Grant winners

April 12, 2012


Health Technology Assessment programme

• Award winner: Emma Loveman

• Institution: University of Southampton

• Value: £150,850

Treatments for idiopathic pulmonary fibrosis: a systematic review and economic evaluation

• Award winner: Peter Henry Scanlon

• Institution: Gloucestershire Hospitals NHS Foundation Trust

• Value: £394,696

Development of a cost-effectiveness model for optimisation of the screening interval in diabetic retinopathy screening

Health Services and Delivery programme

• Award winner: Jenny Shaw

• Institution: University of Manchester

• Value: £180,491

A study of psychotropic medication-prescribing patterns in prisons in England and Wales

Efficacy and Mechanism Evaluation programme

• Award winner: Nicholas Hopkinson

• Institution: Imperial College London

• Value: £263,175

Bronchoscopic lung volume reduction with endobronchial valves for patients with heterogeneous emphysema and intact interlobar fissures - a proof-of-concept study


Research Project Grants


• Award winner: Richard Bowring

• Institution: University of Cambridge

• Value: £146,225

Culture and time: a history of the calendar in Japan before 1900

Law, politics and international relations

• Award winner: Debra Morris

• Institution: University of Liverpool

• Value: £60,163

Charities and equality legislation: a perfect match or strange bedfellows?


Follow on Fund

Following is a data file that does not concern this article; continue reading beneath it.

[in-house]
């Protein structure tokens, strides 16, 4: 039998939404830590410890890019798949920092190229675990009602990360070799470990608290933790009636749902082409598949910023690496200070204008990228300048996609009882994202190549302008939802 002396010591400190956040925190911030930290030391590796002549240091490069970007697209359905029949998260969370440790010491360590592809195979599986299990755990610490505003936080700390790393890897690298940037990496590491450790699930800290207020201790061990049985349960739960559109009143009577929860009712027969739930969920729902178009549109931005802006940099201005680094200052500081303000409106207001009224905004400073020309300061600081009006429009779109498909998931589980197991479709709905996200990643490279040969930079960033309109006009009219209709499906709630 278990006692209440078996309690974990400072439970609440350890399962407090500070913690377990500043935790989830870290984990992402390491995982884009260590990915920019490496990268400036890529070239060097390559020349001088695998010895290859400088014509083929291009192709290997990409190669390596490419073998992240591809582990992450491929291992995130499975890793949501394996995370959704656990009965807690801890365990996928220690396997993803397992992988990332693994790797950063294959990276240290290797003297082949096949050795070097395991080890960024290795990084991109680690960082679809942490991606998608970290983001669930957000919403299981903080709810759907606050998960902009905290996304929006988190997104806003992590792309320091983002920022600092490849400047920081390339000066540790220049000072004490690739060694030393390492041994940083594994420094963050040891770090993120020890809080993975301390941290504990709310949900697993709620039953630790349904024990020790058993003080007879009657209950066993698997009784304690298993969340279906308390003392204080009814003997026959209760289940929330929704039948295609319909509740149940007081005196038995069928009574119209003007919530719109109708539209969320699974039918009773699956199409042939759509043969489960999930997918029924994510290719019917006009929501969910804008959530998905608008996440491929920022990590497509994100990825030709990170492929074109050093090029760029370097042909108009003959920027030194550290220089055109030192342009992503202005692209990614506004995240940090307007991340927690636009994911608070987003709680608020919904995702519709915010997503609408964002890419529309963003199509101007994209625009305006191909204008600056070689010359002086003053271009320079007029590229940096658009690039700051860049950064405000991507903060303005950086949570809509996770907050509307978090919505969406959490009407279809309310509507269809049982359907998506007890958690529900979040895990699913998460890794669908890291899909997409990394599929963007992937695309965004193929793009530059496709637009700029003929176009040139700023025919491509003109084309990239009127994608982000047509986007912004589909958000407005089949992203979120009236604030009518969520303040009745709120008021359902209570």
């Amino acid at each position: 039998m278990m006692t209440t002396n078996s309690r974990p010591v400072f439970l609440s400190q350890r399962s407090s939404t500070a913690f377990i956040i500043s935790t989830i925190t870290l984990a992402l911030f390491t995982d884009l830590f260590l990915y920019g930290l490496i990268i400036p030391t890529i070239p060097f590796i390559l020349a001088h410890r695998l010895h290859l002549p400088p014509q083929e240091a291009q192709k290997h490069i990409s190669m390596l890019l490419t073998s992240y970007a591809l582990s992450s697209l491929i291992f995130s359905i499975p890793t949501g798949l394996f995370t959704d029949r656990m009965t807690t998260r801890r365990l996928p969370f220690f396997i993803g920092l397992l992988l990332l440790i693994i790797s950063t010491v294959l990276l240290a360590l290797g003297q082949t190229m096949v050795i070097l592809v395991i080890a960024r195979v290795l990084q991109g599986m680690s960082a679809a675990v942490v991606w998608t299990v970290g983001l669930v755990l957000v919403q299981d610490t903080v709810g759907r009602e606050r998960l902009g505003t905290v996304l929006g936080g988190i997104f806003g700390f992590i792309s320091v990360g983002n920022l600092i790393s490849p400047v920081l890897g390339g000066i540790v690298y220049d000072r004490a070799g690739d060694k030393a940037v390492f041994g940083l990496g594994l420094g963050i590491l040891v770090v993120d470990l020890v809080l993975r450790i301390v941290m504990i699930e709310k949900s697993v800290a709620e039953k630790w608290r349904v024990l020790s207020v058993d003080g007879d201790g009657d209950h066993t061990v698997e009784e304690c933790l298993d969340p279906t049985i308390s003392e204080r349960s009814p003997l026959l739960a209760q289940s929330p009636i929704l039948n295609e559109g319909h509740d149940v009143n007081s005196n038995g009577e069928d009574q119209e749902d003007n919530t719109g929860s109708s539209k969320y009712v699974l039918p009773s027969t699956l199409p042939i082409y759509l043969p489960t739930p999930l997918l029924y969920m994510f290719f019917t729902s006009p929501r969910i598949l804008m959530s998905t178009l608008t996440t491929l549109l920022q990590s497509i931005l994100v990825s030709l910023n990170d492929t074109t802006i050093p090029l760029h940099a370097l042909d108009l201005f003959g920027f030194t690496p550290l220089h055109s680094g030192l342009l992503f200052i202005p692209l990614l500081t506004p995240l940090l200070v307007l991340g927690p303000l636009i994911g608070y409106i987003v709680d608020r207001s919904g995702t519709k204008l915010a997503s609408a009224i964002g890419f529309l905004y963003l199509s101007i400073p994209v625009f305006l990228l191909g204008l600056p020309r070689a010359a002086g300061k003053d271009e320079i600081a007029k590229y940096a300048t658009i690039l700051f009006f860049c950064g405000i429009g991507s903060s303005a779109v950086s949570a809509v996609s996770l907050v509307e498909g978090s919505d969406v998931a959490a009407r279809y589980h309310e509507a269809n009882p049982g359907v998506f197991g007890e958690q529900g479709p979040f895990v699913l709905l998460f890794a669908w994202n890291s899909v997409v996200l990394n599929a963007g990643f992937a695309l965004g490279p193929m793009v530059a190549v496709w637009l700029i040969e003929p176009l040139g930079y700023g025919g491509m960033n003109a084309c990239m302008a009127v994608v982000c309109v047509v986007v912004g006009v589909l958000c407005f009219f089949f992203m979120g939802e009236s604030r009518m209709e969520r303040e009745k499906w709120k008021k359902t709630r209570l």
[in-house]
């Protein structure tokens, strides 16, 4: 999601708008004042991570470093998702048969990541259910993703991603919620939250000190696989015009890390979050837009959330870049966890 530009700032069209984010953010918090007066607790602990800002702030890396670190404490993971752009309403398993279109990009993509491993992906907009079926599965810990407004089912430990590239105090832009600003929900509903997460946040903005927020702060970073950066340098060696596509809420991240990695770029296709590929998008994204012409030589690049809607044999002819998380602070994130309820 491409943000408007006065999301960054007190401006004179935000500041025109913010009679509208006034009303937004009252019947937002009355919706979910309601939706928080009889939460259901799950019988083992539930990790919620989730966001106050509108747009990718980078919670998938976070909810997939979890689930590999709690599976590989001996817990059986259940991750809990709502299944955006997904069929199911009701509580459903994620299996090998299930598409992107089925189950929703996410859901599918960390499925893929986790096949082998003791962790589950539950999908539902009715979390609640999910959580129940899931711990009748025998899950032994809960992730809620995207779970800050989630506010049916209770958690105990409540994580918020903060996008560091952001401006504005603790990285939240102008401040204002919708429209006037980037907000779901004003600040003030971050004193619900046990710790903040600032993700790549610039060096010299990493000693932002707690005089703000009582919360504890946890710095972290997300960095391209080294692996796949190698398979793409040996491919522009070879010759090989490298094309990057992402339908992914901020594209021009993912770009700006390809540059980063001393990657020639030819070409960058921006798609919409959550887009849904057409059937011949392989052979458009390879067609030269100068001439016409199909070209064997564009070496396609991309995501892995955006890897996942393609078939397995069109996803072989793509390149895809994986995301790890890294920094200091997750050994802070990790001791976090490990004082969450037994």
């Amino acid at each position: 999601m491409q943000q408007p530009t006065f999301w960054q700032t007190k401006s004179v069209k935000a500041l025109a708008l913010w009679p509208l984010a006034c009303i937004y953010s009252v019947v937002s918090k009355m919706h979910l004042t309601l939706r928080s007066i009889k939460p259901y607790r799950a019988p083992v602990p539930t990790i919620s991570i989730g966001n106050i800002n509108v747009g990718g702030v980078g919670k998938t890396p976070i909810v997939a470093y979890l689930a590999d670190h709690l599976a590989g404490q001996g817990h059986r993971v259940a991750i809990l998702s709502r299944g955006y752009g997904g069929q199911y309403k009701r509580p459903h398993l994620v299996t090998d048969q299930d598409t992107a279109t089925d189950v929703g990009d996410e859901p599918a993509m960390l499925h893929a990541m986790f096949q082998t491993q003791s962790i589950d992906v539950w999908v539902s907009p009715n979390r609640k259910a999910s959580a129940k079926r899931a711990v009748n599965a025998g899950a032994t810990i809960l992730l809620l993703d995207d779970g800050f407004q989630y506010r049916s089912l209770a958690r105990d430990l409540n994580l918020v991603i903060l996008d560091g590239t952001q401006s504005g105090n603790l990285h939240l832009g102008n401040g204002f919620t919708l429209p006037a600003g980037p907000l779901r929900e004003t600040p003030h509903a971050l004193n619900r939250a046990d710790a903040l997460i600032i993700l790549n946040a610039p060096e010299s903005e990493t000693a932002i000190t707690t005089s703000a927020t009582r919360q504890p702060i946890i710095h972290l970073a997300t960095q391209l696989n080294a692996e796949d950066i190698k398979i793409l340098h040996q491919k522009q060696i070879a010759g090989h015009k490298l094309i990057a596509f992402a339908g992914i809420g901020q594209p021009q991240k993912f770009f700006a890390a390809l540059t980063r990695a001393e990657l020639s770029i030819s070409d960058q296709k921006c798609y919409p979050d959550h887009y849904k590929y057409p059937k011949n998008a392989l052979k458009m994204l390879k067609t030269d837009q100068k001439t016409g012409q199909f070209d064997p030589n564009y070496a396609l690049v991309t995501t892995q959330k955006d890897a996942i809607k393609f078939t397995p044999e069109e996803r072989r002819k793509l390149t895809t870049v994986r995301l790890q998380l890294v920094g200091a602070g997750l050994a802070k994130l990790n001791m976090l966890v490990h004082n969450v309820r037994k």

• Award winner: Sally Hines

• Institution: University of Leeds

• Value: £38,363

Recognising diversity? Equalities in principle and practice

• Award winner: Hilary Nesi

• Institution: Coventry University

• Value: £61,324

Writing for a purpose: materials to improve the quality of discipline-specific student work

• Award winner: Denise Baden

• Institution: University of Southampton

• Value: £78,773

Engaging hairdressers in pro-environmental behaviours

Knowledge Exchange Opportunities

• Award winner: Geraint Ellis

• Institution: Queen's University Belfast

• Value: £59,992

Knowledge exchange, spatial analysis and healthy urban environments: integrating walkability models into practice


Engineering and Physical Sciences Research Council

• Award winner: Alwyn Seeds

• Institution: University College London

• Value: £6.6 million

Coherent terahertz systems (COTS) - opening up the terahertz spectrum for widespread application

The THz frequency region is the final unexploited part of the electromagnetic spectrum. The bandwidth available is about 30 times greater than the entire allocated radio spectrum. The main reason for its underuse is the complexity, bulk, high power consumption and lack of coherence of extant THz technologies. This project will bring together pioneering teams from UCL, the universities of Cambridge and Leeds, and the London Centre for Nanotechnology to open up the THz spectrum for widespread scientific and commercial use through photonics-enabled coherent techniques. The project aims to maintain UK pre-eminence in the field and exploit it to establish leadership in wireless communications.

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